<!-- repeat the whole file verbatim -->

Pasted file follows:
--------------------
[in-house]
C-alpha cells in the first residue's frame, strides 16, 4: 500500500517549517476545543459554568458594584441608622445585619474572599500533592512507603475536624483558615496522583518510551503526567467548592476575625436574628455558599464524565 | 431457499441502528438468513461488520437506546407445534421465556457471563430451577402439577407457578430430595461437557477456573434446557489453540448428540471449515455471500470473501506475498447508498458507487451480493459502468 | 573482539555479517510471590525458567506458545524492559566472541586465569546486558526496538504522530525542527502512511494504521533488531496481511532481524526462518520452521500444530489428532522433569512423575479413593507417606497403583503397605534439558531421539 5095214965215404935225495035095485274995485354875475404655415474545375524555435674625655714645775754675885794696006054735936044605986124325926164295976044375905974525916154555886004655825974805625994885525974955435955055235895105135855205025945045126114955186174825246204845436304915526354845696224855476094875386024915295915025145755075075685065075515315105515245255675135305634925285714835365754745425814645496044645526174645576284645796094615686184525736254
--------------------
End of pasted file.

[in-house]
C-alpha cells in the first residue's frame, strides 16, 4: 500500500517549517476545543459554568458594584441608622445585619474572599500533592512507603475536624483558615496522583518510551503526567467548592476575625436574628455558599464524565 | 431457499441502528438468513461488520437506546407445534421465556457471563430451577402439577407457578430430595461437557477456573434446557489453540448428540471449515455471500470473501506475498447508498458507487451480493459502468 | 573482539555479517510471590525458567506458545524492559566472541586465569546486558526496538504522530525542527502512511494504521533488531496481511532481524526462518520452521500444530489428532522433569512423575479413593507417606497403583503397605534439558531421539 5095214965215404935225495035095485274995485354875475404655415474545375524555435674625655714645775754675885794696006054735936044605986124325926164295976044375905974525916154555886004655825974805625994885525974955435955055235895105135855205025945045126114955186174825246204845436304915526354845696224855476094875386024915295915025145755075075685065075515315105515245255675135305634925285714835365754745425814645496044645526174645576284645796094615686184525736254